The socio-economic determinants of maternal health care utilization in Ghana
Purpose - The study aims to examine the socio-economic determinants of maternal health services utilization in Ghana. Design/methodology/approach - Probit and ordered probit models are employed in this study. Findings - The results generally indicate that most women in Ghana undertake the required visits for antenatal services and also take both doses of the tetanus toxoid vaccine as required by World Health Organization. However, the results show low levels of usage in terms of the other maternal health care services (i.e. prenatal care, delivery at a health facility, and postnatal care). There is clearly an urgent need to develop innovative strategies that will help upscale intervention especially for improvement in the use of these services by women in Ghana. The regression results reveal that utilization of maternal health services and intensity of use of antenatal services are influenced by age of mother, type of birth, education of mother, ethnicity, economic status, geographic location, residence, and religious affiliation. Obviously, this suggests that more than medical factors are responsible for the differences in the use of maternal health services by women in Ghana as well as the decision on the number of visits to undertake with respect to antenatal visits. Originality/value - The findings of this study have important implications for health policy formulation targeted at improving maternal health care service utilization.
If you experience problems downloading a file, check if you have the proper application to view it first. In case of further problems read the IDEAS help page. Note that these files are not on the IDEAS site. Please be patient as the files may be large.
As the access to this document is restricted, you may want to look for a different version under "Related research" (further below) or search for a different version of it.
Volume (Year): 38 (2011)
Issue (Month): 7 (June)
|Contact details of provider:|| Web page: http://www.emeraldinsight.com|
|Order Information:|| Postal: Emerald Group Publishing, Howard House, Wagon Lane, Bingley, BD16 1WA, UK|
Web: http://www.emeraldinsight.com/ijse.htm Email:
References listed on IDEAS
Please report citation or reference errors to , or , if you are the registered author of the cited work, log in to your RePEc Author Service profile, click on "citations" and make appropriate adjustments.:
- Wong, Emelita L. & Popkin, Barry M. & Guilkey, David K. & Akin, John S., 1987. "Accessibility, quality of care and prenatal care use in the Philippines," Social Science & Medicine, Elsevier, vol. 24(11), pages 927-944, January.
- Raghupathy, Shobana, 1996. "Education and the use of maternal health care in Thailand," Social Science & Medicine, Elsevier, vol. 43(4), pages 459-471, August.
- Gage, Anastasia J., 2007. "Barriers to the utilization of maternal health care in rural Mali," Social Science & Medicine, Elsevier, vol. 65(8), pages 1666-1682, October.
- G.B. Overbosch & N.N.N. Nsowah-Nuamah & G.J.M. van den Boom & L. Damnyag, 2004. "Determinants of Antenatal Care Use in Ghana," Journal of African Economies, Centre for the Study of African Economies (CSAE), vol. 13(2), pages 277-301, June.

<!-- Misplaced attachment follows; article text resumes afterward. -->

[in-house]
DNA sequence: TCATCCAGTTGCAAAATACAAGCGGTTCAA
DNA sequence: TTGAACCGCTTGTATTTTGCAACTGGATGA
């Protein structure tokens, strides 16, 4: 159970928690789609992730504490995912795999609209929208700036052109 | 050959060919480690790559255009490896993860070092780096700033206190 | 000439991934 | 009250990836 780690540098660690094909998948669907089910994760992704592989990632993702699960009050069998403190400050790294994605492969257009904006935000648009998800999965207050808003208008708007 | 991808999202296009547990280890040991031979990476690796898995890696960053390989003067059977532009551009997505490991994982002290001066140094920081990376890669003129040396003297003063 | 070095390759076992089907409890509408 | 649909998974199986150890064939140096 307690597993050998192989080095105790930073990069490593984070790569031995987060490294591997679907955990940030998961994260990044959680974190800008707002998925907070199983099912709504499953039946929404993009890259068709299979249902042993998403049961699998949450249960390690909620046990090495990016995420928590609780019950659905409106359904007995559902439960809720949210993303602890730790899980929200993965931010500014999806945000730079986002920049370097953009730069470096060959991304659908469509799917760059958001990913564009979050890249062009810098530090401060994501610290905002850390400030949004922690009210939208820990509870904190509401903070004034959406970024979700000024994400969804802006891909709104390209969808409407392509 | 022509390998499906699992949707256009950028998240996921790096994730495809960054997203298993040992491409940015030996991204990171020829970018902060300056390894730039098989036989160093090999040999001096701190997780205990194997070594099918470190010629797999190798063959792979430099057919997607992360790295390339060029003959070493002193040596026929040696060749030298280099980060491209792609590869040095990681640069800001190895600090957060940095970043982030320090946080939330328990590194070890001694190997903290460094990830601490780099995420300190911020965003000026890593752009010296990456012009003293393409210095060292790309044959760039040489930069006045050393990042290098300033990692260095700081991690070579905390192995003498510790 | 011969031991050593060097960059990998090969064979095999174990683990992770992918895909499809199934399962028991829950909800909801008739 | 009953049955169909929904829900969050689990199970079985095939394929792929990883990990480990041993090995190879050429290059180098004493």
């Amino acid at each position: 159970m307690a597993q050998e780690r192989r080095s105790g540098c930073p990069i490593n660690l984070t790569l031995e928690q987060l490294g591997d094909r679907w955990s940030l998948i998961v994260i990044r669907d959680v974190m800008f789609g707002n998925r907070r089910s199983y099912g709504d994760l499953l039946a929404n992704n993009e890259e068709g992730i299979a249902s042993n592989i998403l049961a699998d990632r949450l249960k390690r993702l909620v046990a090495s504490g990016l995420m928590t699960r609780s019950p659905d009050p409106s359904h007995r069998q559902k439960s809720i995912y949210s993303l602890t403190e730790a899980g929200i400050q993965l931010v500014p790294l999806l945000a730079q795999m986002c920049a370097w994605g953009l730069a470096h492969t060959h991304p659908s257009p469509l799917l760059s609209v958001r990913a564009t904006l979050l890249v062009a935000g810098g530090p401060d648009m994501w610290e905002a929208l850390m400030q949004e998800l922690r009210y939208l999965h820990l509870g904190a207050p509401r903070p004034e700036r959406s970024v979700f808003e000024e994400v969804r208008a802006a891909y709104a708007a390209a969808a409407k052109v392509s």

- Navaneetham, K. & Dharmalingam, A., 2002. "Utilization of maternal health care services in Southern India," Social Science & Medicine, Elsevier, vol. 55(10), pages 1849-1869, November.
- Celik, Yusuf & Hotchkiss, David R., 2000. "The socio-economic determinants of maternal health care utilization in Turkey," Social Science & Medicine, Elsevier, vol. 50(12), pages 1797-1806, June.
- Fosu, Gabriel B., 1994. "Childhood morbidity and health services utilization: Cross-national comparisons of user-related factors from DHS data," Social Science & Medicine, Elsevier, vol. 38(9), pages 1209-1220, May.
When requesting a correction, please mention this item's handle: RePEc:eme:ijsepp:v:38:y:2011:i:7:p:628-648. See general information about how to correct material in RePEc.
For technical questions regarding this item, or to correct its authors, title, abstract, bibliographic or download information, contact: (Virginia Chapman)
If you have authored this item and are not yet registered with RePEc, we encourage you to do it here. This allows to link your profile to this item. It also allows you to accept potential citations to this item that we are uncertain about.
If references are entirely missing, you can add them using this form.
If the full references list an item that is present in RePEc, but the system did not link to it, you can help with this form.
If you know of missing items citing this one, you can help us creating those links by adding the relevant references in the same way as above, for each refering item. If you are a registered author of this item, you may also want to check the "citations" tab in your profile, as there may be some citations waiting for confirmation.
Please note that corrections may take a couple of weeks to filter through the various RePEc services.